When Michael Crichton was asked why he didn’t write Westworld as a book, he responded that it couldn’t work in a book. It needed a movie.
The same can be said of The Quester Files. Some of the topics I investigate can be presented in a book, but they cannot develop in a book. Some would do well in film, but I do not have the ability to make a documentary movie at this time. Today, with the internet, we have a third choice– a combination of the two above: a website.
However, an informational website is obsolete. They have long given way to blogs. Nevertheless, for a site that aims at displaying real, tangible experience and data, there is still room to pioneer. Text, artwork, and pictures and even some video can be combined for a powerful presentation experience.
This is the purpose of The Quester Files.
Some topics, in fact, are better served this way. My investigation into EAR is a case in point. I backworked his stalking MO. It took lots of video and pictures. The purpose of the Files on the Night Predator, as I declared, was to solve the case or contribute significantly towards its solution. How can that be done in a book? And if I solve it, step-by-step, as it unfolds before the audience’s eyes, there is no need for a book. Old news is old cabbage.
For ZODIAC, it is different. So much folklore has developed that I had to use the web to chip away at it and rebuild a true foundation. Who wants to devote half a true crime detective book to that? But the web is perfect for it. The book, HorrorScope, will recreate the crimes and times accurately, the legend, and then my own investigation and, hopefully, unequivocal solution.
These examples bring home to you the different reasons how I use and will use The Quester Files.
It is for this lack of reason that I am bringing down http://www.Bermuda-Triangle.org. It’s a 16 year old site, with many articles just as old. Such a website was unheard of in 1999 when I put it up. No one believed that anybody had investigated the Triangle since the 1970s. They quickly found out that I did. At least 75 new cases were presented to the audience, and many old ones were presented with accurate information for the first time, gleaned from official accident reports. It was the first information site of its kind on the web. It was historical but it was also up-to-the-minute.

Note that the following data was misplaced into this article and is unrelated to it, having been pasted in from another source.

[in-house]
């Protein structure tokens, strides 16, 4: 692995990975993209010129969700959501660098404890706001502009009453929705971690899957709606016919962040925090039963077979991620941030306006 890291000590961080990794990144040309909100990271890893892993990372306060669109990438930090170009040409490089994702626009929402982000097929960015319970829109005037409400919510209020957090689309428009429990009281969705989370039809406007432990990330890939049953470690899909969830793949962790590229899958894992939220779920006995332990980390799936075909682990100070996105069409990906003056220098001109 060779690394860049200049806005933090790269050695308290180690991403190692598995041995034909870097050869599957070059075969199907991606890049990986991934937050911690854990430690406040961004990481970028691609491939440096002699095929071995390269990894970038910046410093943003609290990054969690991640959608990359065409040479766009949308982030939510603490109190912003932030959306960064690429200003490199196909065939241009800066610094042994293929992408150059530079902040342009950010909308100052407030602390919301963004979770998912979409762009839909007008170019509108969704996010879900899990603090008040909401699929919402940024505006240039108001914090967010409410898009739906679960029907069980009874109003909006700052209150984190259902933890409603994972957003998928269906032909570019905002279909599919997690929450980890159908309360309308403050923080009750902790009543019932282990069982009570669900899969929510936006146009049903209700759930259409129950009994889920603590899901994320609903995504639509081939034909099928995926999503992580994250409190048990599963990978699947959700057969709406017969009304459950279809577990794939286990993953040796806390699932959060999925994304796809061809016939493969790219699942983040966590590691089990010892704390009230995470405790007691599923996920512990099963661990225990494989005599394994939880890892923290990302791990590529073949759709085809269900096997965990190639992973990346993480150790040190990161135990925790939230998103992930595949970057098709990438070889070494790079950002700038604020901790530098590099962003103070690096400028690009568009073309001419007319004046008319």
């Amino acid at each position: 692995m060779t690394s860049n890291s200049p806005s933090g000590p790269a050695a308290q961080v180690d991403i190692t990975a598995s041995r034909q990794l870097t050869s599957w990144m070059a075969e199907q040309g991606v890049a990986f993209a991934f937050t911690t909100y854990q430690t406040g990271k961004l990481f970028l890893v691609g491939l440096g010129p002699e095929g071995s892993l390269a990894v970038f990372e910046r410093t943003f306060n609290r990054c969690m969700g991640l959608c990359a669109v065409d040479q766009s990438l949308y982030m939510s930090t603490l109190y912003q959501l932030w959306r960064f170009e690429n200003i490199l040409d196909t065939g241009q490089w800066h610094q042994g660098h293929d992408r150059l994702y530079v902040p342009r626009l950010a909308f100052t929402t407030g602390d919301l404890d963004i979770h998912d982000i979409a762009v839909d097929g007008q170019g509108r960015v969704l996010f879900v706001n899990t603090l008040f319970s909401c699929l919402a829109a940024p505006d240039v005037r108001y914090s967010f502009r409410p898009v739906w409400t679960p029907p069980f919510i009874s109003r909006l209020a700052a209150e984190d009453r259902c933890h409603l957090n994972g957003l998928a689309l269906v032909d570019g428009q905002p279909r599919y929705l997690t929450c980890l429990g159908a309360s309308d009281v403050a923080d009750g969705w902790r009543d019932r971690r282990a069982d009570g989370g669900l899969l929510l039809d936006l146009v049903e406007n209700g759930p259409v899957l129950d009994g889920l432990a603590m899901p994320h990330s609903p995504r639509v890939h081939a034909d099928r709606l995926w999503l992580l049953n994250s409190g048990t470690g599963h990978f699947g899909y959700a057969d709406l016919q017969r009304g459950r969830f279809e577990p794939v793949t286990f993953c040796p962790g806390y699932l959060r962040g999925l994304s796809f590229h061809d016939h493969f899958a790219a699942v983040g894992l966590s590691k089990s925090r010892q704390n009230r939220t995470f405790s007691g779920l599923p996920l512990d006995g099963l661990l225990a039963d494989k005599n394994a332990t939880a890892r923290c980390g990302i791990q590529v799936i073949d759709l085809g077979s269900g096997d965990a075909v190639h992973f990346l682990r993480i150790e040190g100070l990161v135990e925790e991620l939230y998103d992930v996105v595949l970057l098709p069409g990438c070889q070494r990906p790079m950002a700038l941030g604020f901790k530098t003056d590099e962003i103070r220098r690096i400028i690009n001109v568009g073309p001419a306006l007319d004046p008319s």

I was trampled by media interest. I was ignorant about a $500 honorarium for appearing on those documentary shows and never asked for it. And I did much more than appear. I gave contacts, recommended filming areas, let them film my reports and archival photos. Essentially I was like an associate producer. I have since figured that I passed about $18,500 dollars worth of honorariums. Not very wise. But you get my point. I was popular. McGraw-Hill rushed my book to publication in 2003, and Tom Cruise and Paula Wagner even optioned it for film while at Paramount Studios.
But, as I said, information sites have fallen away, and they have done so for a good reason. They are like a good magazine. Extemporanea but current extemporanea. They were a big deal in the 1990s when the web was young. So many new voices, new faces, new takes on subjects. But still, when it comes down to it, informational sites are like magazine or newspaper articles. The old issue goes out; the new issue comes in. We move on. That didn’t happen with the web. The pages remained. Let’s put it in perspective. Before the web, how many people would have a 16 year old magazine around on their nightstand or in their office so they can read it anytime? No one in 1977 curled up with a True or Argosy magazine from 1961 at night. That would be culture shock! Announcements for the making of Lawrence of Arabia while at the moment Star Wars was the latest big thing!
With the web we have forgotten the progress of knowledge. We Google and we frequently read 10 year old articles or pages written 15 years ago, and many times we don’t know it. It is time to advance.
And the web has. Most everything has gone toward a blog. These are like magazine articles today. They are light extemporanea. You read them and move on. Just like in the hardcopy day when you read your magazine or newspapers and it was fine until the next edition. If there was something so breathtakingly important, you could always go read a back copy at the library.
But blogs aren’t that artistic. They are no frills and fancies. The web gives one the ability of a very artistic display. If a website wants to survive as more than an archive but as a powerful speaking tool, it must become a combination of the 3 great methods of expression and education today– a captivating thesis in print, video, maps, artwork and pictures. But most of all it must reflect real life endeavor. Not some soap box or revisionist opinions on published works.
The pecking order of old has not changed– newspaper articles for timely but not necessarily lasting information; magazines for a deeper look; but a book was to stand the test of time. A book and documentary should still be the ultimate intellectual stone in which is chiseled lasting, provocative material.
The steps today can now be blogs to introduce; web pages for a deeper look, and then books and documentaries.
If not for The Quester Files multipurpose reason, it too would be a dinosaur like old information sites that are long gone. I investigate and explore in real life. And I can now share this in very powerful ways in many subjects. Thus The Q Files is truly the file for someone who is in quest of real life adventure and truth, and the website for those equally in quest of . . .